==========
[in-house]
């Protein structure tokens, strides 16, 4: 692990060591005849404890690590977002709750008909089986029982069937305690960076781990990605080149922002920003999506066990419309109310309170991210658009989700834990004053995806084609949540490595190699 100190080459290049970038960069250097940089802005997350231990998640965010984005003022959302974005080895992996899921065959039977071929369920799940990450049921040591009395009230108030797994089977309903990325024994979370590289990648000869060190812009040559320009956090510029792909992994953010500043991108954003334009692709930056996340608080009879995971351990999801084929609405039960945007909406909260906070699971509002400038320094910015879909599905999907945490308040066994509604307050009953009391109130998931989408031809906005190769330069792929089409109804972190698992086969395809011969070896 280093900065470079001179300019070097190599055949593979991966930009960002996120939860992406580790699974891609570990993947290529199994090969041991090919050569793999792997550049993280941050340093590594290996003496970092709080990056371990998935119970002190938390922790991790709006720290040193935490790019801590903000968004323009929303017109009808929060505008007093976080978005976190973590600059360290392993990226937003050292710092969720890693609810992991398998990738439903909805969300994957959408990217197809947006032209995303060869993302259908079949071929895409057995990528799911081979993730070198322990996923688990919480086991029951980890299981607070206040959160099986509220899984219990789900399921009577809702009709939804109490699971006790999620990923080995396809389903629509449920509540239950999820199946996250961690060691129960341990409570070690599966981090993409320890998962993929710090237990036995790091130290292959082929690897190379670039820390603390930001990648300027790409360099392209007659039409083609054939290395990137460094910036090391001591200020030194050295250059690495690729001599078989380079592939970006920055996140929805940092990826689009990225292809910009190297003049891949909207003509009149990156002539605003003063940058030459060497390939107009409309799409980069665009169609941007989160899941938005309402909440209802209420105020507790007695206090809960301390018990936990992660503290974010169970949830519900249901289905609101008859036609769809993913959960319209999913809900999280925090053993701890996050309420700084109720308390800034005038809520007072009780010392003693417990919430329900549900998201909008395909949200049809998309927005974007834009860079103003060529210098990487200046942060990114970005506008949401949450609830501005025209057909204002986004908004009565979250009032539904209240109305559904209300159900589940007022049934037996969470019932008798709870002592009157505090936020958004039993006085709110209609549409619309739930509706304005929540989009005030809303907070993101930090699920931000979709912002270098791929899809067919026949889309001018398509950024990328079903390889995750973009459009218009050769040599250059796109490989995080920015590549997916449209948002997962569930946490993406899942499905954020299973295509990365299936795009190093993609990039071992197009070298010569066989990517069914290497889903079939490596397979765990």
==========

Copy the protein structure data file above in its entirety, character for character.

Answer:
[in-house]
């Protein structure tokens, strides 16, 4: 692990060591005849404890690590977002709750008909089986029982069937305690960076781990990605080149922002920003999506066990419309109310309170991210658009989700834990004053995806084609949540490595190699 100190080459290049970038960069250097940089802005997350231990998640965010984005003022959302974005080895992996899921065959039977071929369920799940990450049921040591009395009230108030797994089977309903990325024994979370590289990648000869060190812009040559320009956090510029792909992994953010500043991108954003334009692709930056996340608080009879995971351990999801084929609405039960945007909406909260906070699971509002400038320094910015879909599905999907945490308040066994509604307050009953009391109130998931989408031809906005190769330069792929089409109804972190698992086969395809011969070896 280093900065470079001179300019070097190599055949593979991966930009960002996120939860992406580790699974891609570990993947290529199994090969041991090919050569793999792997550049993280941050340093590594290996003496970092709080990056371990998935119970002190938390922790991790709006720290040193935490790019801590903000968004323009929303017109009808929060505008007093976080978005976190973590600059360290392993990226937003050292710092969720890693609810992991398998990738439903909805969300994957959408990217197809947006032209995303060869993302259908079949071929895409057995990528799911081979993730070198322990996923688990919480086991029951980890299981607070206040959160099986509220899984219990789900399921009577809702009709939804109490699971006790999620990923080995396809389903629509449920509540239950999820199946996250961690060691129960341990409570070690599966981090993409320890998962993929710090237990036995790091130290292959082929690897190379670039820390603390930001990648300027790409360099392209007659039409083609054939290395990137460094910036090391001591200020030194050295250059690495690729001599078989380079592939970006920055996140929805940092990826689009990225292809910009190297003049891949909207003509009149990156002539605003003063940058030459060497390939107009409309799409980069665009169609941007989160899941938005309402909440209802209420105020507790007695206090809960301390018990936990992660503290974010169970949830519900249901289905609101008859036609769809993913959960319209999913809900999280925090053993701890996050309420700084109720308390800034005038809520007072009780010392003693417990919430329900549900998201909008395909949200049809998309927005974007834009860079103003060529210098990487200046942060990114970005506008949401949450609830501005025209057909204002986004908004009565979250009032539904209240109305559904209300159900589940007022049934037996969470019932008798709870002592009157505090936020958004039993006085709110209609549409619309739930509706304005929540989009005030809303907070993101930090699920931000979709912002270098791929899809067919026949889309001018398509950024990328079903390889995750973009459009218009050769040599250059796109490989995080920015590549997916449209948002997962569930946490993406899942499905954020299973295509990365299936795009190093993609990039071992197009070298010569066989990517069914290497889903079939490596397979765990």